Stock of a roman lead anchor found during surveys in 2006
Photographic documentation of the load of millstones found during surveys of 2006
Investigations into the load millstones identified in 2006
The clear blue sea of San Vito lo Capo
Just steps from the Zingaro nature reserve
A view of the Mount Monaco from diving center
Neo-Punic amphora identified during surveys of 2008
Part of the load millstones found during surveys of 2006
Aerial image of the Gulf of San Vito Lo Capo
One of the fortified towers designed to protect the area




Last spaces available at cut price to attend the
2019 Underwater archaeology field school in San Vito lo Capo
for those enrolling by august 25th.

Click here for additional info and requirements


The area of San Vito lo Capo


San Vito Lo Capo is a small town located along the northwest coast of Sicily (Italy) and is one of the most famous tourist destinations on the island.


Thanks to its ideal geographical position and the conformation of its bay, which offers protection from strong winds, the area of San Vito lo Capo (Trapani)has played a fundamental role as a landing place and later as a trade and a production center. Several terrestrial and underwater archaeological finds have proven human presence in the area since prehistorical age. The peninsula was an important area for the maritime trade routes that linked the Mediterranean countries in the ancient world, as it created a connection between the eastern and western markets. Its relevance was increased by the intensification of trade along the Rome - Carthage axis.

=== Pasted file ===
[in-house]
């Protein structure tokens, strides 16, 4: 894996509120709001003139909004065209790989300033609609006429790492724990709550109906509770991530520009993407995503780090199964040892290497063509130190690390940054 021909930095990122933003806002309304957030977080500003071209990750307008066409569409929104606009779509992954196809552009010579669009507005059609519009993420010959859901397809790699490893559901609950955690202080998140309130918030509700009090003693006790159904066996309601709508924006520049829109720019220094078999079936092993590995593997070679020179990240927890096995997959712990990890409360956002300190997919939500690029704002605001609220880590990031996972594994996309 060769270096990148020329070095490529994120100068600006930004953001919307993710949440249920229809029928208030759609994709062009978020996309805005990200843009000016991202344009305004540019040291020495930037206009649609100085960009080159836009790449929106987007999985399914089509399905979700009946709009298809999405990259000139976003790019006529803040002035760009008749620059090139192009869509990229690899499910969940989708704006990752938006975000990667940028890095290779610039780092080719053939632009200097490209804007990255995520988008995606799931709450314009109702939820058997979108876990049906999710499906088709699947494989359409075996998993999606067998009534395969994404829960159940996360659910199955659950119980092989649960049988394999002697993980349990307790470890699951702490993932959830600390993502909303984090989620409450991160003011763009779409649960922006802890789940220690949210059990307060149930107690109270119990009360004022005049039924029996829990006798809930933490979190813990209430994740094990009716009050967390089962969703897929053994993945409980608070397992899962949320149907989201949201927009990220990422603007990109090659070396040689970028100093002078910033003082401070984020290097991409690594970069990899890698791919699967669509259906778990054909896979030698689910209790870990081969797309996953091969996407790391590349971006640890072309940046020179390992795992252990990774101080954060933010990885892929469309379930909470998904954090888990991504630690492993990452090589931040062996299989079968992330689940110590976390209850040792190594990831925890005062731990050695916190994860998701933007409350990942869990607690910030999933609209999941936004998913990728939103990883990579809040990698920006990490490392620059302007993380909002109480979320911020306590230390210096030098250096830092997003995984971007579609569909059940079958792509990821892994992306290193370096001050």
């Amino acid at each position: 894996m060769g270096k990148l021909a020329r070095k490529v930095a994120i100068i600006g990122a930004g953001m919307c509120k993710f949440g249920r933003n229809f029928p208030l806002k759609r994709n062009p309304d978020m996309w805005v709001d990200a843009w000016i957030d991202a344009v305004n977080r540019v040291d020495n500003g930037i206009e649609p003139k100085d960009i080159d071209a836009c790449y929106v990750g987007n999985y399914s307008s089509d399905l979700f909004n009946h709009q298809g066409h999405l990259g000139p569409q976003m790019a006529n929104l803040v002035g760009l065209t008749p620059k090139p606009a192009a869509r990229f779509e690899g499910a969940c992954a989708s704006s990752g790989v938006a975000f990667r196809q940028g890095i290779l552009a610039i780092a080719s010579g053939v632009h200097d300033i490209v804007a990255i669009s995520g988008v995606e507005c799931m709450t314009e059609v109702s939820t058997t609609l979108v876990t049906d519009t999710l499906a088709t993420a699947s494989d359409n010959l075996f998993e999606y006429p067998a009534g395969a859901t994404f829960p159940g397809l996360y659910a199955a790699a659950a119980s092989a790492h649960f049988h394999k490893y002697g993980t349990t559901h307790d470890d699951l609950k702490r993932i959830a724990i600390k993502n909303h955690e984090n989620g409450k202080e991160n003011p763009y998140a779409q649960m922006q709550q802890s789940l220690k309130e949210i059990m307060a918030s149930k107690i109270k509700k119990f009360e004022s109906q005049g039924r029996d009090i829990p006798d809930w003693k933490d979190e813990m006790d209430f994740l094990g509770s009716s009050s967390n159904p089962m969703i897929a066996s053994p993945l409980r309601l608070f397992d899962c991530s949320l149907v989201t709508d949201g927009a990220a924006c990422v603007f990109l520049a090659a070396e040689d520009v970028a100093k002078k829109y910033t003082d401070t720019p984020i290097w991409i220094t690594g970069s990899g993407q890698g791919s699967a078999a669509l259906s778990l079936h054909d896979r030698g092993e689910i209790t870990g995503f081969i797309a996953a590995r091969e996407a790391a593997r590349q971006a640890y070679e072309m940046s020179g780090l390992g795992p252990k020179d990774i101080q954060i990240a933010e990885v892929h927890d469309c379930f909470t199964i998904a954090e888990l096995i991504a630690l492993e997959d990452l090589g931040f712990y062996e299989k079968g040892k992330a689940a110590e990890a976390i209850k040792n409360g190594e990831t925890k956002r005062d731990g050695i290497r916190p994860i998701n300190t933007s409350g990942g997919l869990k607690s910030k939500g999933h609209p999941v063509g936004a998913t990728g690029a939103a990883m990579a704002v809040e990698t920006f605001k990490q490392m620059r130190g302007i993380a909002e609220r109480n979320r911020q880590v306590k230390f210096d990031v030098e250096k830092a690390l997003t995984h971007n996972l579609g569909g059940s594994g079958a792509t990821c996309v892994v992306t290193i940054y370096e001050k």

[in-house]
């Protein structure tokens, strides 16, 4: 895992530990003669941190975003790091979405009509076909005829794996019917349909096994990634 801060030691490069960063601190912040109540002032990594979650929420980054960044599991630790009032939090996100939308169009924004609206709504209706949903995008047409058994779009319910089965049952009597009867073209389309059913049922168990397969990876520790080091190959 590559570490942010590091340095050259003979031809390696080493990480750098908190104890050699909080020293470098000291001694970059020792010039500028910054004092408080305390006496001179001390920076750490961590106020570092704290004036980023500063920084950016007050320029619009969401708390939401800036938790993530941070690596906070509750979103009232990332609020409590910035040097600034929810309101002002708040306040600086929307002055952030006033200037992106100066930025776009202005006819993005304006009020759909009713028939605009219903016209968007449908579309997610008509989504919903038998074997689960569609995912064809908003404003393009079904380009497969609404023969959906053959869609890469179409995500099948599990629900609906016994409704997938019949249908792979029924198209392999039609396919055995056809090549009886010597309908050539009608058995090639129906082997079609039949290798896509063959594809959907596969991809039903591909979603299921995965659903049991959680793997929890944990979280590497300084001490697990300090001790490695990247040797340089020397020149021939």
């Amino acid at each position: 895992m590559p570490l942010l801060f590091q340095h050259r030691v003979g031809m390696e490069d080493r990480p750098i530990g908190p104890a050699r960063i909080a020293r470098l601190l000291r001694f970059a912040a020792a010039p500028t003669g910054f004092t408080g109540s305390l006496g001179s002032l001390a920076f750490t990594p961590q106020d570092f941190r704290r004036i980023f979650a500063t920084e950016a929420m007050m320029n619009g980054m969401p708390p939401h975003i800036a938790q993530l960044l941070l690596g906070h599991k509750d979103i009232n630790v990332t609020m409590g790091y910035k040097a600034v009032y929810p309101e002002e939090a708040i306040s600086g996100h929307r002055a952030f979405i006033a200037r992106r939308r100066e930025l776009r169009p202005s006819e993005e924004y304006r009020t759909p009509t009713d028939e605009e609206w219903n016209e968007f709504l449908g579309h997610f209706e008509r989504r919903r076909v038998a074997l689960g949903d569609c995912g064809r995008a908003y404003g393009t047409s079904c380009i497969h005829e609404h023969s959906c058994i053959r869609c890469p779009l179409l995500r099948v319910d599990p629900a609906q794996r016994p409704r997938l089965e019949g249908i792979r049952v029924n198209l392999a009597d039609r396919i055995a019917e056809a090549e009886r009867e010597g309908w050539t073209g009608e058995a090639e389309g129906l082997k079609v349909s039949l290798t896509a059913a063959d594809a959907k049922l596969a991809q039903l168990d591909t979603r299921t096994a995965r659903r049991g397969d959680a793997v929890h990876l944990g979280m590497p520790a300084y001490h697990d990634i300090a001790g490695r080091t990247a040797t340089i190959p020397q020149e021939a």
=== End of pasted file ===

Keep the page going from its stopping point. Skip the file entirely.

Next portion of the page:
Several land surveys carried out in the 1980s allowed for the identification of a number of earthenware basins in the vicinity of the Tonnara del Secco, belonging to a garum factory. Together with other materials, these basins have allowed for the dating of human activity at the site from the fourth century B.C. until the Arab conquest.


Meanwhile, the presence of a shoal and sudden changes of wind represented a serious hazard to navigation, as evidenced by many documented ship remains dating to both ancient and modern times. Given the high archaeological potential of the site, the area has been intensively investigated since 1991, leading again to the discovery of shipwrecks and materials dating from the fourth century BC up to the sixteenth century AD.


Research campaigns conducted between 1991 and 2001 led to the discovery and systematic study of the so-called 'Relitto del Faro' (Lighthouse's wreck), a twelfth century AD shipwreck that carried small-sized amphorae, other larger containers probably used to transport solid foods, and a number of ceramic artefacts that were likely utilized for everyday life on-board. As a result of reports or accidental discoveries, other sites of interest that have presented chronologically heterogeneous material have been identified in subsequent years, furthering evidence of the importance of the gulf as a landing place and shelter.


Among the most significant of these discoveries was the identification of the so-called ‘Sito delle Macine’ (Millstones' site), so named for the presence of a large concentration of navette-shaped millstones, possibly originating from a shipwreck. The area is characterized by the presence of numerous wooden remains of ships, as well as metallic and ceramic fragments covering an extensive chronological span.


sito delle Macine


page translated by Marta Paccani